The iguana slithers over the floor of the jungle at a pace slower than usual. He seems less interested in the tasty bugs that dart about. A slight hissing cough can be heard coming from this sick, cold-blooded animal. The damp jungle surface, which usually is a perfect environment, has become less than ideal.
The foliage rustles as the lizard makes his way to a hot surface. He moves directly to the opening in the green, primeval canopy of trees and bushes made by the flowing river. Water is not what he desires, but the sun-drenched rocks that line the riverbank.
Instinctively this animal knows that it needs to raise the body core temperature while sick with an infection. Feet patting along the surface of the muddy ground, he aims for the bright rock ahead. Beetles watch as he scurries past without even a glance their way. Feeling the warmth of the hot surface, he pauses at the base of a flat rock bathed in sunshine. A few soft coughs are emitted before the iguana scrambles up the igneous mass and comes to rest like a trout in a frying pan. Lying motionless as his core temperature rises, the animal instinctively gains satisfaction from doing something to combat his ill state.
Contrast that scenario with a common story played in homes throughout the world:
Little Mary tosses and turns in her toddler bed. Nasal discharge drips onto the surface of her pillow, and every now and then a moist cough emanates from her mouth.
Ruth, her mother, senses activity from the room next door. Rolling out of bed and patting barefooted into Mary’s room, she places her hand on the child’s forehead, and senses heat.
“My God,” she says to herself. “Mary’s got a fever!” The thermometer will document this concern. A few minutes later comes the proof. Mary has 103 degrees of fever. A dose of acemetaphen is given to the child and mom starts pacing the floor.
Thirty minutes pass and the temperature is taken again. This time it registers 103.2 degrees. “It’s going up,” she mutters. “I’ve got to get it down!” Running to the bathroom she fills the tub with tepid water. Returning to Mary’s room she proclaims to her sleeping husband, “I’ll get the temperature down. Don’t worry, Bill.” Bill rolls over; his sleep uninterrupted.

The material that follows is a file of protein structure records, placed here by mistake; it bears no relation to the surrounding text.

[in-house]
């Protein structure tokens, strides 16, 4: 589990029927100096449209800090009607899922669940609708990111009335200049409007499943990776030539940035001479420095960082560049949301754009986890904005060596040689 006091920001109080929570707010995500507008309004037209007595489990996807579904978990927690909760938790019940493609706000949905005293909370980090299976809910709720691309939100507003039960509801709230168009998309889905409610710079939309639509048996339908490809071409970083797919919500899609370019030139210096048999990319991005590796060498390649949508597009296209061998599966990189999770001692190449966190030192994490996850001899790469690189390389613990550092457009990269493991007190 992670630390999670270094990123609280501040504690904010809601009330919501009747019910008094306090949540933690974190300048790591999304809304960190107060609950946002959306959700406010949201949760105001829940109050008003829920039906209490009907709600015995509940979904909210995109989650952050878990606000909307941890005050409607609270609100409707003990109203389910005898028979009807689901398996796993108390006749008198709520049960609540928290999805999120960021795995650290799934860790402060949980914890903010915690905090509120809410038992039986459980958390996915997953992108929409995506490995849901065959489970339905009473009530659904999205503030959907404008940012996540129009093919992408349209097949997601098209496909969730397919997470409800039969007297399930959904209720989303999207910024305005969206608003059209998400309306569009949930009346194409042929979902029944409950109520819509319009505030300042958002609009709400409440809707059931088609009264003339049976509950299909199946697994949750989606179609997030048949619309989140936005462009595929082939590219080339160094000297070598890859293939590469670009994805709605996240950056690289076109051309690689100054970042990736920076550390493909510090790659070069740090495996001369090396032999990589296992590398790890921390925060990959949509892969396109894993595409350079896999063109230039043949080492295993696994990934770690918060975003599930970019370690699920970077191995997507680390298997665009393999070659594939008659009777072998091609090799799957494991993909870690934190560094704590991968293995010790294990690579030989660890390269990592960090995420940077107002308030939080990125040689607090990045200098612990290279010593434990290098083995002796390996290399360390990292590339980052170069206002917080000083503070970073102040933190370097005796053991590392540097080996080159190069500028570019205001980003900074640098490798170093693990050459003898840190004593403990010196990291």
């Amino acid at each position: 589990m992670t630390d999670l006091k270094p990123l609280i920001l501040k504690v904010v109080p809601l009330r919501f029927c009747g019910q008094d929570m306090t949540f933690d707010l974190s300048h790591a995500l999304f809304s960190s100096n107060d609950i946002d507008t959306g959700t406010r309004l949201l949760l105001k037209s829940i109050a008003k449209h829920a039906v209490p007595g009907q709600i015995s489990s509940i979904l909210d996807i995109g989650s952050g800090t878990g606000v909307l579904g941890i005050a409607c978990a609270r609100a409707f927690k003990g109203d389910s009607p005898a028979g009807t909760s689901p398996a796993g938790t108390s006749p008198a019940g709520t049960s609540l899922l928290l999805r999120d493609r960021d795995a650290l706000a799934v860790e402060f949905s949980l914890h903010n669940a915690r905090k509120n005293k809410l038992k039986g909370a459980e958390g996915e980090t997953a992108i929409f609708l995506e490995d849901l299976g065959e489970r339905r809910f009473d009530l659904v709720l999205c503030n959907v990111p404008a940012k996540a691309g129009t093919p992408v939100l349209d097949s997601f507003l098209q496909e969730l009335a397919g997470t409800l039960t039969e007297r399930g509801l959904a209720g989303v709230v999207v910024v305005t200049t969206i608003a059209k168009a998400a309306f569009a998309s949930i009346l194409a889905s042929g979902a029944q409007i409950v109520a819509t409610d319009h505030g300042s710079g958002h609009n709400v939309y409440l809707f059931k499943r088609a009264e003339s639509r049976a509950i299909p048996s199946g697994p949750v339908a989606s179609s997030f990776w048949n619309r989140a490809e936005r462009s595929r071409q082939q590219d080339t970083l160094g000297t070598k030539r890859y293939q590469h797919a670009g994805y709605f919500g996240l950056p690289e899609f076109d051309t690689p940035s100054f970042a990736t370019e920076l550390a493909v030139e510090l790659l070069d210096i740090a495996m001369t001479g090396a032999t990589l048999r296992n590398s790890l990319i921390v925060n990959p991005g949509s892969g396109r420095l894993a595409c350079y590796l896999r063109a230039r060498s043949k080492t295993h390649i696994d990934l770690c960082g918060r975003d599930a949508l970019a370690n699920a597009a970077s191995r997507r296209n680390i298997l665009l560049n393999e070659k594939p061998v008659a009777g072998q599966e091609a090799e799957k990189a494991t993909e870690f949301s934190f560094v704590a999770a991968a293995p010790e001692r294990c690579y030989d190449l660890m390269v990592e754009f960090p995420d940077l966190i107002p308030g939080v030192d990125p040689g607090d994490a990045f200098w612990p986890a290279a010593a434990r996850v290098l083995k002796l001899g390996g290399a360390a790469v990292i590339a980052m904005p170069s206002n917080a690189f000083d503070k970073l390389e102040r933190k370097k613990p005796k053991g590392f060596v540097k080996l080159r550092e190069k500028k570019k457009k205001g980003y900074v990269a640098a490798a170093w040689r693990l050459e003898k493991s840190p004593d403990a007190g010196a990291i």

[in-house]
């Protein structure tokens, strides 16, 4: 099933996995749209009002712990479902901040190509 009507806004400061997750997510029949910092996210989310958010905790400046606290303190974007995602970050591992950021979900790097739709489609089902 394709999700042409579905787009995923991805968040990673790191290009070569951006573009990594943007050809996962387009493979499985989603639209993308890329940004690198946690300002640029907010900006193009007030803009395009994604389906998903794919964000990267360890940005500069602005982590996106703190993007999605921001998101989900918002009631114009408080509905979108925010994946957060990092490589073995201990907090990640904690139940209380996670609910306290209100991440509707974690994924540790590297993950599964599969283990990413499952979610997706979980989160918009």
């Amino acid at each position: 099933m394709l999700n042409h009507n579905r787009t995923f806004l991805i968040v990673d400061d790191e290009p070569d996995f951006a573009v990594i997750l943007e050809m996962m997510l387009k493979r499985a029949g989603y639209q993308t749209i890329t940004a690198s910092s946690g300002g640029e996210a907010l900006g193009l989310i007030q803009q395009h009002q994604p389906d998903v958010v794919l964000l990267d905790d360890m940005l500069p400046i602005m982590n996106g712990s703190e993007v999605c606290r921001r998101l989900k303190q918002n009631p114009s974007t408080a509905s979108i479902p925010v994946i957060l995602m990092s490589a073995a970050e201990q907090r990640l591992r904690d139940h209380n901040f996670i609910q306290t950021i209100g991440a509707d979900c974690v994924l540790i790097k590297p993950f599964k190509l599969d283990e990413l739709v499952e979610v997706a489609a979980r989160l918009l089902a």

Mary is carried in her mom’s loving arms and placed gently in the cool water. By now Bill has awakened. The peace of the house is shattered by Mary’s screams. “No, Mommy! Get me out. It’s too cold!”
“What’s going on, Ruth?” Bill questions. “Mary has a fever and I must get it down.” Blurry-eyed he staggers into the bathroom to give his support. “What can I do?” “Get the Motrin. Sometimes it works better.”
Retreating into the hall he realizes he doesn’t know where the medicine is kept. “Look in the high cupboard, by the kitchen sink.” Together the parents manage to get some of the liquid medicine down Mary’s throat. After 45 minutes Ruth takes the temperature again.
Now she is near panic. “The temperature is still 103 degrees! It’s not coming down!
“Okay,” Bill says. “I’ll call our pediatrician. “ Finding the phone he punches the buttons to the exchange, which puts him through to the doctor. “Doctor, this is Mr. Dwight. Our baby has a temperature of 103 degrees. “ Silence is the response from the phone. “We’ve tried everything and nothing is getting the temperature down!” More silence prevails. “Doctor, what should we do?”